Instructor Social Presence in Higher Education Emergency Remote Teaching

Concurrent Session 6
Streamed Session

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Brief Abstract

Student connectedness with online instructors is important for student learning and satisfaction. We share results from a cross-sectional survey of higher education students enrolled in face-to-face instruction forced online due to COVID-19. Responses provide insight into what students value in the online sphere and assist instructors with building connections.


Amy Garrett Dikkers is an Associate Professor in Educational Leadership at the University of North Carolina Wilmington. She teaches in face-to-face, hybrid, and online learning modalities with undergraduate students and current educational professionals through Master’s and doctoral programs. Her scholarship in online and blended learning spans the spectrum of Pk-20 educational organizations. To date she has over two dozen publications that examine the value of online and technology-enhanced education for diverse populations of students and the teachers who work with them.
Sheri Conklin is the Director of e-Learning at the University of North Carolina Wilmington. She collaborates with colleagues to deign faculty professional development for online and web-enhanced course design and delivery. She also disseminates information regarding pedagogy for online and web-enhanced courses to the faculty through print and web media, as well as hosting socials. Sheri has taught both web-enhanced and fully online for UNCW for the last 8 years. Her prior experience includes Instructional Designer, e-Learning Instructional Support Specialist and special education teacher and department chair. Sheri earned a Bachelor of Arts in Art History and a teaching certificate in special education. She recently finished her Ed.D from Boise State University.

Extended Abstract

Topic and Importance

In spring 2020, in the midst of the COVID-19 pandemic, faculty at our regional public university, like many, shifted from face-to-face teaching to online or remote teaching for the remainder of the semester. Moving from the face-to-face environment to an online environment can be a difficult transition for instructors who may have never taken online courses and may have only taught face-to-face. This transition requires instructors to move from a teacher-centered role to a learner-centered role or facilitator (Sammons, 2003). Moving from the ‘sage on the stage’ to a facilitator of knowledge requires support and training (Kim & Bonk, 2006). The management of time with relation to both facilitation (e.g., being available 24/7) and course design can prove difficult for novice faculty (Smith, Ferguson, & Caris, 2002).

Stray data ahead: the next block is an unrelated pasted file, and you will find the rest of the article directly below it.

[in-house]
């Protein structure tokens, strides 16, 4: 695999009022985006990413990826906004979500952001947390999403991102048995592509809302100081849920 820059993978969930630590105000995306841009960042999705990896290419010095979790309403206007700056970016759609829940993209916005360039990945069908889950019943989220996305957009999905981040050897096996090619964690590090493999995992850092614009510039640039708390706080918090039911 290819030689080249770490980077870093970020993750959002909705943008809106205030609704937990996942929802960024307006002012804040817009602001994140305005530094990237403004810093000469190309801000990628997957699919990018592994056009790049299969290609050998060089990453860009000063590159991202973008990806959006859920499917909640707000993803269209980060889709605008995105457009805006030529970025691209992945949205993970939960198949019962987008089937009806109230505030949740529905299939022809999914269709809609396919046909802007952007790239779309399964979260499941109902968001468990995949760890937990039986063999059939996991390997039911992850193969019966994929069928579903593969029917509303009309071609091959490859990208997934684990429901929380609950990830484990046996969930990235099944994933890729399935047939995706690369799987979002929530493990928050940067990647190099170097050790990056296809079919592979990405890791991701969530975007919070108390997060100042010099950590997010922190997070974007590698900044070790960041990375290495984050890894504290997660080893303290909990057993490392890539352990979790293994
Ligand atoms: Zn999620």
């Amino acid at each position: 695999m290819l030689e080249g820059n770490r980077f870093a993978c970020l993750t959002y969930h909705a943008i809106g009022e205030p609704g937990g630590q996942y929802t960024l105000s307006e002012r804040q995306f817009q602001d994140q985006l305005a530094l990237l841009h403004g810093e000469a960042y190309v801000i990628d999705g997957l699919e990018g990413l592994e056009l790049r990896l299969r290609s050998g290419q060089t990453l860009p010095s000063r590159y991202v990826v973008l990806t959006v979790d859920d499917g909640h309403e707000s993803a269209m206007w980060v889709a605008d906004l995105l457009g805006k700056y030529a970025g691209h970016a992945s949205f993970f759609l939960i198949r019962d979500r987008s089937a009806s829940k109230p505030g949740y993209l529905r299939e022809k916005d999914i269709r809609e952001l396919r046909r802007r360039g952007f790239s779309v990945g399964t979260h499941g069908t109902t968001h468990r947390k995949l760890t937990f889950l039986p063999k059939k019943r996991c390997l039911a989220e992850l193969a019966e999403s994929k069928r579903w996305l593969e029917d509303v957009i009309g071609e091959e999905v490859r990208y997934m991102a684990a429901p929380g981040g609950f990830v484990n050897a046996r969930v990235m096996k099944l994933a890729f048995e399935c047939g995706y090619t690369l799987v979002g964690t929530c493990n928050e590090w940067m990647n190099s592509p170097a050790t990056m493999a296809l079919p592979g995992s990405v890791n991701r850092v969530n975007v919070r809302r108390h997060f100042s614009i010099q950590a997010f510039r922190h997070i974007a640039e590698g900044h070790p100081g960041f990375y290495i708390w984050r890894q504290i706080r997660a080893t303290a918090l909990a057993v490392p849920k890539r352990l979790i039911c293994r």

In addition, amid the COVID-19 pandemic, almost all instruction moved to an online format within a short time duration. Instructors at our institution had about ten days to make the transition. In many cases, this shift was also required to be into an asynchronous learning environment due to connectivity concerns and shifts in student situations that meant they could not necessarily connect for synchronous class times. We were interested in hearing from students about a class they had in the spring semester that they felt successfully shifted from the face-to-face environment to an online environment. Specifically, we asked them to focus on a class that was successful in keeping them in touch with their instructor, content, and peers. The current study investigates instructor social presence in a semester that was interrupted where conversations and connections that had already formed in the F2F environment shifted to an online environment in order to determine instructional practices that supported those continued connections.